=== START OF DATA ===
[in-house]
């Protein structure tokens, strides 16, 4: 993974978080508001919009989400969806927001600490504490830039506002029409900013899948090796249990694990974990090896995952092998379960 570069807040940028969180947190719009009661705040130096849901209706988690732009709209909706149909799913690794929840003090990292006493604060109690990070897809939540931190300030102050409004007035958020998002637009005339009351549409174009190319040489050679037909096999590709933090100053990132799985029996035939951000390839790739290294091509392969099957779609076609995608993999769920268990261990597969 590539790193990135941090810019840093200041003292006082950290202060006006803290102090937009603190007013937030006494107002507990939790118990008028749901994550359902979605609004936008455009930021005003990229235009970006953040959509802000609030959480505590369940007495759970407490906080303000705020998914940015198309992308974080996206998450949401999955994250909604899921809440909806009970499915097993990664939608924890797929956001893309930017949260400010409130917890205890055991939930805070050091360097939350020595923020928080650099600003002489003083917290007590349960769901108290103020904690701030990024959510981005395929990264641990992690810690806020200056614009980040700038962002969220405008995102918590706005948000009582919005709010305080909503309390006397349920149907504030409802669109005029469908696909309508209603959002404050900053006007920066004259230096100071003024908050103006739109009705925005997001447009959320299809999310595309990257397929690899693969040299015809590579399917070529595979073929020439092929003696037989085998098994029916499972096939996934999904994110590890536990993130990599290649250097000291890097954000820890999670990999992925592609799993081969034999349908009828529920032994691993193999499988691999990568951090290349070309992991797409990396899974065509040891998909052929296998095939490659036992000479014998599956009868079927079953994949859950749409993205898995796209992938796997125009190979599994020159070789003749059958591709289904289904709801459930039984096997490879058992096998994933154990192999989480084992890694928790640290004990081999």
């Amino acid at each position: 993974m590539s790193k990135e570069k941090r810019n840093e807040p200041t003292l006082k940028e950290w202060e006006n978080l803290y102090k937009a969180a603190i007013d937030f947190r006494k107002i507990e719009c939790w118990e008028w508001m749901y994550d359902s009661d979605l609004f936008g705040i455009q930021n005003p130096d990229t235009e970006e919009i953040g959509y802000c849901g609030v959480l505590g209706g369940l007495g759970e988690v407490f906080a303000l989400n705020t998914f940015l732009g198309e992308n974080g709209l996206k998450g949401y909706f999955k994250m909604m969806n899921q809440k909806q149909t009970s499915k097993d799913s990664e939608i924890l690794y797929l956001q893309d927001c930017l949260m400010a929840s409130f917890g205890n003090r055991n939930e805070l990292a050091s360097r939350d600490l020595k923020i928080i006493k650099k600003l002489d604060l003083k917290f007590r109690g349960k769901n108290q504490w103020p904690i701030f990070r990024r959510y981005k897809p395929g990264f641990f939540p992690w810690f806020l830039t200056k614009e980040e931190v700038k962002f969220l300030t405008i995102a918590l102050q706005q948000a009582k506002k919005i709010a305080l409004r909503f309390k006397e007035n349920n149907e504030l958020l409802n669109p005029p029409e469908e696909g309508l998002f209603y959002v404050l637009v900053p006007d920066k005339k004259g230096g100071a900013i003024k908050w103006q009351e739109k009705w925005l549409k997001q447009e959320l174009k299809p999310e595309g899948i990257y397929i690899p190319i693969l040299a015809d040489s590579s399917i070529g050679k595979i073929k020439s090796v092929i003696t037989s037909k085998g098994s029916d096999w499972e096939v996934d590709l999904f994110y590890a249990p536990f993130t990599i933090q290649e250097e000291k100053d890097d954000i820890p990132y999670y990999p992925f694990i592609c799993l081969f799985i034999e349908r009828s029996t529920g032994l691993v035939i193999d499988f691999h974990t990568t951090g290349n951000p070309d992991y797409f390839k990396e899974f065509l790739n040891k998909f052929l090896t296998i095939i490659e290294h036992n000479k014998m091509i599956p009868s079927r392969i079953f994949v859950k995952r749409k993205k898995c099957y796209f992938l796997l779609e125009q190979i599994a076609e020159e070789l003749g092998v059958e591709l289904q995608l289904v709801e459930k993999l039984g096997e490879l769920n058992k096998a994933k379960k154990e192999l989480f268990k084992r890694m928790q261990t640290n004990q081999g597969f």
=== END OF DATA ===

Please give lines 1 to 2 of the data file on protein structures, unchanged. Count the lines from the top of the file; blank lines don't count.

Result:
[in-house]
């Protein structure tokens, strides 16, 4: 993974978080508001919009989400969806927001600490504490830039506002029409900013899948090796249990694990974990090896995952092998379960 570069807040940028969180947190719009009661705040130096849901209706988690732009709209909706149909799913690794929840003090990292006493604060109690990070897809939540931190300030102050409004007035958020998002637009005339009351549409174009190319040489050679037909096999590709933090100053990132799985029996035939951000390839790739290294091509392969099957779609076609995608993999769920268990261990597969 590539790193990135941090810019840093200041003292006082950290202060006006803290102090937009603190007013937030006494107002507990939790118990008028749901994550359902979605609004936008455009930021005003990229235009970006953040959509802000609030959480505590369940007495759970407490906080303000705020998914940015198309992308974080996206998450949401999955994250909604899921809440909806009970499915097993990664939608924890797929956001893309930017949260400010409130917890205890055991939930805070050091360097939350020595923020928080650099600003002489003083917290007590349960769901108290103020904690701030990024959510981005395929990264641990992690810690806020200056614009980040700038962002969220405008995102918590706005948000009582919005709010305080909503309390006397349920149907504030409802669109005029469908696909309508209603959002404050900053006007920066004259230096100071003024908050103006739109009705925005997001447009959320299809999310595309990257397929690899693969040299015809590579399917070529595979073929020439092929003696037989085998098994029916499972096939996934999904994110590890536990993130990599290649250097000291890097954000820890999670990999992925592609799993081969034999349908009828529920032994691993193999499988691999990568951090290349070309992991797409990396899974065509040891998909052929296998095939490659036992000479014998599956009868079927079953994949859950749409993205898995796209992938796997125009190979599994020159070789003749059958591709289904289904709801459930039984096997490879058992096998994933154990192999989480084992890694928790640290004990081999």